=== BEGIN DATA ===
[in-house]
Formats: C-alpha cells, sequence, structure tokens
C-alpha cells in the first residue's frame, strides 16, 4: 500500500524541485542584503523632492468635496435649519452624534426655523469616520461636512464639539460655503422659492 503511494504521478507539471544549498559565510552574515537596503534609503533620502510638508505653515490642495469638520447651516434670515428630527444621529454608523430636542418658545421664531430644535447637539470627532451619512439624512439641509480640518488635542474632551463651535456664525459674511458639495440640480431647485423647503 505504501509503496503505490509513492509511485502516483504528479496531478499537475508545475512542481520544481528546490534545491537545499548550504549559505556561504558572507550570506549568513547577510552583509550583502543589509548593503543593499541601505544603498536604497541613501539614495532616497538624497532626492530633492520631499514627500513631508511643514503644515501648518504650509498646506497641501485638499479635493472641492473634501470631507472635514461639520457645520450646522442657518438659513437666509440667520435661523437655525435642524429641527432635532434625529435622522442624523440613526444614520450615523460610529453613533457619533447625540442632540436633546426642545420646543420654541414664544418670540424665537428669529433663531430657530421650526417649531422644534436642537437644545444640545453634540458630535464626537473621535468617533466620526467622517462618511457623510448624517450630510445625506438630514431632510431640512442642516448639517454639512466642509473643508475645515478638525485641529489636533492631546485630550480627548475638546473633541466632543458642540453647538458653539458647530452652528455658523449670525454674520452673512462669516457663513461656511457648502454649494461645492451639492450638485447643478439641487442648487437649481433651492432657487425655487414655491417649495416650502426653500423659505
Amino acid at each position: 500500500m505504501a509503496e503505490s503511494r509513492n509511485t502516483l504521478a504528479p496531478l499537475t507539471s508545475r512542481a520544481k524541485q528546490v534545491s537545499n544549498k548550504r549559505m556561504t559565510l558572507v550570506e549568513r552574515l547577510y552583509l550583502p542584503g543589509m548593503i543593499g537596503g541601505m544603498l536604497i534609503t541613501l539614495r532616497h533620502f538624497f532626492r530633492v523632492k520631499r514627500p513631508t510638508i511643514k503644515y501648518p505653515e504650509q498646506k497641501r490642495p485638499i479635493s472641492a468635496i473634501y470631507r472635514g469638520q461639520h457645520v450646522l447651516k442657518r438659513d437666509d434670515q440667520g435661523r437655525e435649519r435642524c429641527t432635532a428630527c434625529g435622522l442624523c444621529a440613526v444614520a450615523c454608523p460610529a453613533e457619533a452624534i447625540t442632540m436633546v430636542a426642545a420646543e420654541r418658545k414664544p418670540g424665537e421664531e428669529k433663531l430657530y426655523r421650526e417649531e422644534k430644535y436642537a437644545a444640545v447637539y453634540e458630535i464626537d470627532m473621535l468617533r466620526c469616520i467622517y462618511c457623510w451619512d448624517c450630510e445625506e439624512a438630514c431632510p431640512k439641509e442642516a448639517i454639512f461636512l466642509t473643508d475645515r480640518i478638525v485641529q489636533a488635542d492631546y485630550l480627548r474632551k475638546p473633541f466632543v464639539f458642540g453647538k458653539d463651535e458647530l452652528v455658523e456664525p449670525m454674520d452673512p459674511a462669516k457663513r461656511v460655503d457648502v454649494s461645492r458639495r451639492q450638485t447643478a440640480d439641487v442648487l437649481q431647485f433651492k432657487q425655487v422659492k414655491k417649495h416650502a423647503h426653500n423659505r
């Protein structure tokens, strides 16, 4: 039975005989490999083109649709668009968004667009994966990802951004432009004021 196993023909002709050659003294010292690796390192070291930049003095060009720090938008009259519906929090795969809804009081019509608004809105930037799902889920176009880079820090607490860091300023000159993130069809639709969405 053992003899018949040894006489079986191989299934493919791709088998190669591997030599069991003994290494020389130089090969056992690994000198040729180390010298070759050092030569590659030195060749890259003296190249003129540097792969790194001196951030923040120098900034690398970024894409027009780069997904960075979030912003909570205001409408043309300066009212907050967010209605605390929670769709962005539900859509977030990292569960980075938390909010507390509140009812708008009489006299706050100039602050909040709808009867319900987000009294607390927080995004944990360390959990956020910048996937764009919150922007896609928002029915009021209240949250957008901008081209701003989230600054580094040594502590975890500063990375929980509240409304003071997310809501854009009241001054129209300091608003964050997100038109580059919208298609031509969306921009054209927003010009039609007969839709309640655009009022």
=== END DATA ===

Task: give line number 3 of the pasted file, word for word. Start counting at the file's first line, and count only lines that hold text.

C-alpha cells in the first residue's frame, strides 16, 4: 500500500524541485542584503523632492468635496435649519452624534426655523469616520461636512464639539460655503422659492 503511494504521478507539471544549498559565510552574515537596503534609503533620502510638508505653515490642495469638520447651516434670515428630527444621529454608523430636542418658545421664531430644535447637539470627532451619512439624512439641509480640518488635542474632551463651535456664525459674511458639495440640480431647485423647503 505504501509503496503505490509513492509511485502516483504528479496531478499537475508545475512542481520544481528546490534545491537545499548550504549559505556561504558572507550570506549568513547577510552583509550583502543589509548593503543593499541601505544603498536604497541613501539614495532616497538624497532626492530633492520631499514627500513631508511643514503644515501648518504650509498646506497641501485638499479635493472641492473634501470631507472635514461639520457645520450646522442657518438659513437666509440667520435661523437655525435642524429641527432635532434625529435622522442624523440613526444614520450615523460610529453613533457619533447625540442632540436633546426642545420646543420654541414664544418670540424665537428669529433663531430657530421650526417649531422644534436642537437644545444640545453634540458630535464626537473621535468617533466620526467622517462618511457623510448624517450630510445625506438630514431632510431640512442642516448639517454639512466642509473643508475645515478638525485641529489636533492631546485630550480627548475638546473633541466632543458642540453647538458653539458647530452652528455658523449670525454674520452673512462669516457663513461656511457648502454649494461645492451639492450638485447643478439641487442648487437649481433651492432657487425655487414655491417649495416650502426653500423659505